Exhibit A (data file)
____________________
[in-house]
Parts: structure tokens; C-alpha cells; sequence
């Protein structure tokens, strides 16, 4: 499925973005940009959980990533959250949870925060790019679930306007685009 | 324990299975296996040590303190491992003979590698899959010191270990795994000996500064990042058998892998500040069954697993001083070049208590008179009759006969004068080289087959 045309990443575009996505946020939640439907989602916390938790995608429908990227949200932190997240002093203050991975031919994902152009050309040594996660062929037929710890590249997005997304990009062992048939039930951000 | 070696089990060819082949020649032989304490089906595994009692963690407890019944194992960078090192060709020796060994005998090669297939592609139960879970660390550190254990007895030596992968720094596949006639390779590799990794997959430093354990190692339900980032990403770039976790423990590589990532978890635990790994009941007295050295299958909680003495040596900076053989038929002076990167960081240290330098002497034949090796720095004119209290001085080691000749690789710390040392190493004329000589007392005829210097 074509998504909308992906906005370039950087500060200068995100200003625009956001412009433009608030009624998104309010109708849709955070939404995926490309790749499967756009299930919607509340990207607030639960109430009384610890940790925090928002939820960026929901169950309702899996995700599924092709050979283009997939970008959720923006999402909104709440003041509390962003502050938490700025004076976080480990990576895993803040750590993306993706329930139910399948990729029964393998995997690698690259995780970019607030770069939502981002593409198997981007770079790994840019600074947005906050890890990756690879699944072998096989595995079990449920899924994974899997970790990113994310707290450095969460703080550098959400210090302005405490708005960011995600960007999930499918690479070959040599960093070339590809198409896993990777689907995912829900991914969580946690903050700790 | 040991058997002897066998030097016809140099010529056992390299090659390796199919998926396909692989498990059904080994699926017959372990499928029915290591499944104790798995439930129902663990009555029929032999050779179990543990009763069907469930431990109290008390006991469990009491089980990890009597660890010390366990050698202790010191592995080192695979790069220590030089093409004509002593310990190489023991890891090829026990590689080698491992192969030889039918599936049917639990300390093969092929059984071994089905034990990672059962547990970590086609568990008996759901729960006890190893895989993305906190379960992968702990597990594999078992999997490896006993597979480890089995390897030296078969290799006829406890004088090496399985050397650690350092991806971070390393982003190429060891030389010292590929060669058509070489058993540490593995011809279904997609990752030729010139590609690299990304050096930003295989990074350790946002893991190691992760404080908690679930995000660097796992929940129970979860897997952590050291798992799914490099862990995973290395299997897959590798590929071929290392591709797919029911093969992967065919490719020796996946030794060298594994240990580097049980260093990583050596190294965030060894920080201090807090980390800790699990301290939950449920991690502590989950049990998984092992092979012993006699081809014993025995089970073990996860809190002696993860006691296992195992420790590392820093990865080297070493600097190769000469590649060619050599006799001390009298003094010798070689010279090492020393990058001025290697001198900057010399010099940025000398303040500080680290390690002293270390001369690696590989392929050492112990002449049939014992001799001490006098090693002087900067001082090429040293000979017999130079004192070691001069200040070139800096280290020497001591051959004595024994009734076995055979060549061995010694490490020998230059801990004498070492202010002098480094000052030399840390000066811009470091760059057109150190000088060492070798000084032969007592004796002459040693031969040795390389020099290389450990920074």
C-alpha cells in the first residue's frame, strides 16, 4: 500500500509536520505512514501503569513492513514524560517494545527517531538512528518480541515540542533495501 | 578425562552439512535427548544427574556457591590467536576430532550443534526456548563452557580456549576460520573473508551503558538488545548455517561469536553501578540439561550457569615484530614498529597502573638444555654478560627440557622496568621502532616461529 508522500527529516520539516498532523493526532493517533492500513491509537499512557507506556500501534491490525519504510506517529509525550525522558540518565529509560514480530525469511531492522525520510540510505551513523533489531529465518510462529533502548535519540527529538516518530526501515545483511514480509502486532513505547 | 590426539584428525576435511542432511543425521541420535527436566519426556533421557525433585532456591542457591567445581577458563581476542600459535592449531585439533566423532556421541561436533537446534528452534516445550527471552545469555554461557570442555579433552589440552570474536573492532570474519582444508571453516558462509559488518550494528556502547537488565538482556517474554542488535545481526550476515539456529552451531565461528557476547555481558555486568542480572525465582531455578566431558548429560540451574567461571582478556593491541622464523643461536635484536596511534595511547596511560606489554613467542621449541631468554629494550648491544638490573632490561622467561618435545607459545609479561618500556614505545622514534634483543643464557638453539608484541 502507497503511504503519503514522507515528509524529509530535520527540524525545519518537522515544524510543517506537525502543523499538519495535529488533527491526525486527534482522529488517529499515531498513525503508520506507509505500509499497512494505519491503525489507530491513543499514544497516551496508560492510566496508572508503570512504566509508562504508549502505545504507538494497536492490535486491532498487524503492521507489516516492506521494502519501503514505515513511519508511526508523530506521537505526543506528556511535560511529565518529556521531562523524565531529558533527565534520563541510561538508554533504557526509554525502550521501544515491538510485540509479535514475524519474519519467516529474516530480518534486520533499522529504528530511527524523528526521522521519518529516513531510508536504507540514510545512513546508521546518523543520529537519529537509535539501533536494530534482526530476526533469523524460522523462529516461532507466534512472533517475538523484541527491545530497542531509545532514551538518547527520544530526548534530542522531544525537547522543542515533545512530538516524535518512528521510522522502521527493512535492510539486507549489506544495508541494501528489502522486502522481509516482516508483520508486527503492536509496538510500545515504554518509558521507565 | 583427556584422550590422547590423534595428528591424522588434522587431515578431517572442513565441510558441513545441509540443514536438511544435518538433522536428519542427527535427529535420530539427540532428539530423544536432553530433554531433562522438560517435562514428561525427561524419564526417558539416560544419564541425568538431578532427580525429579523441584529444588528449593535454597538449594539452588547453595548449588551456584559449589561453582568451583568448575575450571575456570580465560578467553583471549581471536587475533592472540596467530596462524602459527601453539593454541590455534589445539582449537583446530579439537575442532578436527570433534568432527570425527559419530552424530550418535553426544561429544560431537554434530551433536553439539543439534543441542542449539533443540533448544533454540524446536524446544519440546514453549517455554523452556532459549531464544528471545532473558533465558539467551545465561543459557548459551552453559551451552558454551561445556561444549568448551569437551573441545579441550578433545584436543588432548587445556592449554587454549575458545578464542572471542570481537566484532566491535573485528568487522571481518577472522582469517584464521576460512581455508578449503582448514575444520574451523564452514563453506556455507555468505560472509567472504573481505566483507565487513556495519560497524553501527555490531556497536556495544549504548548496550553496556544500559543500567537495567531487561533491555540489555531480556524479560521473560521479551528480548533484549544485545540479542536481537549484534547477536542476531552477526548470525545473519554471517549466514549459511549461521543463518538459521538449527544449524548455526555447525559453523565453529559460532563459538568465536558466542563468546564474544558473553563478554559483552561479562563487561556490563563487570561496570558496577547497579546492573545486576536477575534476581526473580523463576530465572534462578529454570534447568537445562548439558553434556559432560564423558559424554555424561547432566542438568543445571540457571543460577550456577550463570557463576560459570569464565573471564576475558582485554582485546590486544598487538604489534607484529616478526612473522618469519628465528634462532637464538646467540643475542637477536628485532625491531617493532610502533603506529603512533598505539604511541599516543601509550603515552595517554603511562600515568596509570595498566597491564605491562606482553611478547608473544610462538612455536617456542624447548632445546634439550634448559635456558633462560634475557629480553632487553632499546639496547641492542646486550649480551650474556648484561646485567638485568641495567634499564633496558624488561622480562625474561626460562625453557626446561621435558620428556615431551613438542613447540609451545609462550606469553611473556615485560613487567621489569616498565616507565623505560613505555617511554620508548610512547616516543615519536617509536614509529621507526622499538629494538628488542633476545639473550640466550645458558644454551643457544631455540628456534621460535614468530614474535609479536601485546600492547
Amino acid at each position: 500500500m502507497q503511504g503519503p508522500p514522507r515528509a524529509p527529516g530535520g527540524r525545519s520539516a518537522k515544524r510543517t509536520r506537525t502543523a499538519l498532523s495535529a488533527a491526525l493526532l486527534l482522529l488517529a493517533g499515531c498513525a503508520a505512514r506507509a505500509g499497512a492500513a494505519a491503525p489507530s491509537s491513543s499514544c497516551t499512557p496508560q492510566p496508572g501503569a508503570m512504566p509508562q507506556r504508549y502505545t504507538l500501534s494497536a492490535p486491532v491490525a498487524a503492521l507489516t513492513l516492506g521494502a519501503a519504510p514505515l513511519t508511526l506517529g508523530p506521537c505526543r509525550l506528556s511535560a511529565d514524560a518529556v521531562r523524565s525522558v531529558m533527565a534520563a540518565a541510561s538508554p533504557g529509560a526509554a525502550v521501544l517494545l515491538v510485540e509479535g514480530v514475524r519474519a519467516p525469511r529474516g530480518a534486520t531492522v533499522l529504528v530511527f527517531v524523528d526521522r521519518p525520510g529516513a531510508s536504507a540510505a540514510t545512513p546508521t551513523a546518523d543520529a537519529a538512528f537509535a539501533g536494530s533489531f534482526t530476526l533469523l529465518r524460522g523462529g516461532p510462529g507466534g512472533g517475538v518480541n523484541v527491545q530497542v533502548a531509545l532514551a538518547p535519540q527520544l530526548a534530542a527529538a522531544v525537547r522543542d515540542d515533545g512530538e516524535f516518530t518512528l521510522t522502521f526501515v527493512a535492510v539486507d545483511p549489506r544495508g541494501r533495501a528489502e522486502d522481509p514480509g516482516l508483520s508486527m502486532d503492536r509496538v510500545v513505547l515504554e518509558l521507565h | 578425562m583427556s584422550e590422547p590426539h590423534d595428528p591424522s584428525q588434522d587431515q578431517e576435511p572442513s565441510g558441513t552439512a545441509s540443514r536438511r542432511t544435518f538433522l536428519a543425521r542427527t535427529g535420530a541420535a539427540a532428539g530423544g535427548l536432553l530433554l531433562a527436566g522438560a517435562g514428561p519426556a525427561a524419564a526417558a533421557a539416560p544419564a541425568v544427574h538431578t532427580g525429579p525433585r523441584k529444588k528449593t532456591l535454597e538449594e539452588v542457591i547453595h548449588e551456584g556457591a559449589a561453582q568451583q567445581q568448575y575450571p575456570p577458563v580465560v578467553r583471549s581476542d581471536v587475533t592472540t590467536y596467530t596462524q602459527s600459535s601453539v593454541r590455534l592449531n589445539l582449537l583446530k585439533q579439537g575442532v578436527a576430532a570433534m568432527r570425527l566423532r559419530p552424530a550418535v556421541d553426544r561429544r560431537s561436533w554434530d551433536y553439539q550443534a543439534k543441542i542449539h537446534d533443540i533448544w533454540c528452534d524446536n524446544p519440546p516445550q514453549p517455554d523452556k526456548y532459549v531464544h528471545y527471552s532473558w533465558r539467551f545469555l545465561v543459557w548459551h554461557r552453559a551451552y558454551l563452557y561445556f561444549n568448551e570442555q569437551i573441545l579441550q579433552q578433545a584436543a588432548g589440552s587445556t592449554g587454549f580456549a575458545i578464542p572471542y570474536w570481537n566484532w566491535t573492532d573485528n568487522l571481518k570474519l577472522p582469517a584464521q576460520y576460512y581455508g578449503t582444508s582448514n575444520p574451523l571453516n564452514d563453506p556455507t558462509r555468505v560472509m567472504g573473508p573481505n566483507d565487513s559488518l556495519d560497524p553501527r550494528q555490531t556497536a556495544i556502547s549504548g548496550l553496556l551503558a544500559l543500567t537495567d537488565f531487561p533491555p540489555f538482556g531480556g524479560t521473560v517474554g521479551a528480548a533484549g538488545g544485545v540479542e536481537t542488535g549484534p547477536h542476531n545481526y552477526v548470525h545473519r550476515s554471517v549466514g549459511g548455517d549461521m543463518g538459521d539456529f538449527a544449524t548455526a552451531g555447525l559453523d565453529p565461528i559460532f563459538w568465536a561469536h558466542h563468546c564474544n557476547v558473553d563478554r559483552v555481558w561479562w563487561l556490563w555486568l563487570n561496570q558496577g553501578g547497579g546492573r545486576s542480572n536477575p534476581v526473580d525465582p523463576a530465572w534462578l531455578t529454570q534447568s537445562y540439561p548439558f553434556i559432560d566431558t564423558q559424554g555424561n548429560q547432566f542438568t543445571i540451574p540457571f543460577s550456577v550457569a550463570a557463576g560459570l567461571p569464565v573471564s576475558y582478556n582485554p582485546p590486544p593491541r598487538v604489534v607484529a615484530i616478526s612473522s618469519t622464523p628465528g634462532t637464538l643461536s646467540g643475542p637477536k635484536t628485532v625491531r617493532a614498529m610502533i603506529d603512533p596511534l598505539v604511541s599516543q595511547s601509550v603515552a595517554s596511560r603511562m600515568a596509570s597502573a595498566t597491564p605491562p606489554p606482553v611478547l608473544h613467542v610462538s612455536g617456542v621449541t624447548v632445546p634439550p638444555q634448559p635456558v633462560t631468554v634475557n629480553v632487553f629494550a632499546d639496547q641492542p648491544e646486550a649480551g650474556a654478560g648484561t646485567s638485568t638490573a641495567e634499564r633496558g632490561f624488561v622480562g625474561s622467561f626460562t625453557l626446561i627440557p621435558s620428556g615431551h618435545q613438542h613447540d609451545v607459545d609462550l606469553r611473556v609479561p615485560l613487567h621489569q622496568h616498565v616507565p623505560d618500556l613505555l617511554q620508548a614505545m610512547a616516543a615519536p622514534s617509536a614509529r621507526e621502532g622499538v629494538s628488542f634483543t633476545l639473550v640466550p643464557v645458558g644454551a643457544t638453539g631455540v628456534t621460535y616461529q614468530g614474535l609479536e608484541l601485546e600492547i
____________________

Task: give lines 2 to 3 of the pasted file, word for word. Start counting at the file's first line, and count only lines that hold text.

Parts: structure tokens; C-alpha cells; sequence
């Protein structure tokens, strides 16, 4: 499925973005940009959980990533959250949870925060790019679930306007685009 | 324990299975296996040590303190491992003979590698899959010191270990795994000996500064990042058998892998500040069954697993001083070049208590008179009759006969004068080289087959 045309990443575009996505946020939640439907989602916390938790995608429908990227949200932190997240002093203050991975031919994902152009050309040594996660062929037929710890590249997005997304990009062992048939039930951000 | 070696089990060819082949020649032989304490089906595994009692963690407890019944194992960078090192060709020796060994005998090669297939592609139960879970660390550190254990007895030596992968720094596949006639390779590799990794997959430093354990190692339900980032990403770039976790423990590589990532978890635990790994009941007295050295299958909680003495040596900076053989038929002076990167960081240290330098002497034949090796720095004119209290001085080691000749690789710390040392190493004329000589007392005829210097 074509998504909308992906906005370039950087500060200068995100200003625009956001412009433009608030009624998104309010109708849709955070939404995926490309790749499967756009299930919607509340990207607030639960109430009384610890940790925090928002939820960026929901169950309702899996995700599924092709050979283009997939970008959720923006999402909104709440003041509390962003502050938490700025004076976080480990990576895993803040750590993306993706329930139910399948990729029964393998995997690698690259995780970019607030770069939502981002593409198997981007770079790994840019600074947005906050890890990756690879699944072998096989595995079990449920899924994974899997970790990113994310707290450095969460703080550098959400210090302005405490708005960011995600960007999930499918690479070959040599960093070339590809198409896993990777689907995912829900991914969580946690903050700790 | 040991058997002897066998030097016809140099010529056992390299090659390796199919998926396909692989498990059904080994699926017959372990499928029915290591499944104790798995439930129902663990009555029929032999050779179990543990009763069907469930431990109290008390006991469990009491089980990890009597660890010390366990050698202790010191592995080192695979790069220590030089093409004509002593310990190489023991890891090829026990590689080698491992192969030889039918599936049917639990300390093969092929059984071994089905034990990672059962547990970590086609568990008996759901729960006890190893895989993305906190379960992968702990597990594999078992999997490896006993597979480890089995390897030296078969290799006829406890004088090496399985050397650690350092991806971070390393982003190429060891030389010292590929060669058509070489058993540490593995011809279904997609990752030729010139590609690299990304050096930003295989990074350790946002893991190691992760404080908690679930995000660097796992929940129970979860897997952590050291798992799914490099862990995973290395299997897959590798590929071929290392591709797919029911093969992967065919490719020796996946030794060298594994240990580097049980260093990583050596190294965030060894920080201090807090980390800790699990301290939950449920991690502590989950049990998984092992092979012993006699081809014993025995089970073990996860809190002696993860006691296992195992420790590392820093990865080297070493600097190769000469590649060619050599006799001390009298003094010798070689010279090492020393990058001025290697001198900057010399010099940025000398303040500080680290390690002293270390001369690696590989392929050492112990002449049939014992001799001490006098090693002087900067001082090429040293000979017999130079004192070691001069200040070139800096280290020497001591051959004595024994009734076995055979060549061995010694490490020998230059801990004498070492202010002098480094000052030399840390000066811009470091760059057109150190000088060492070798000084032969007592004796002459040693031969040795390389020099290389450990920074």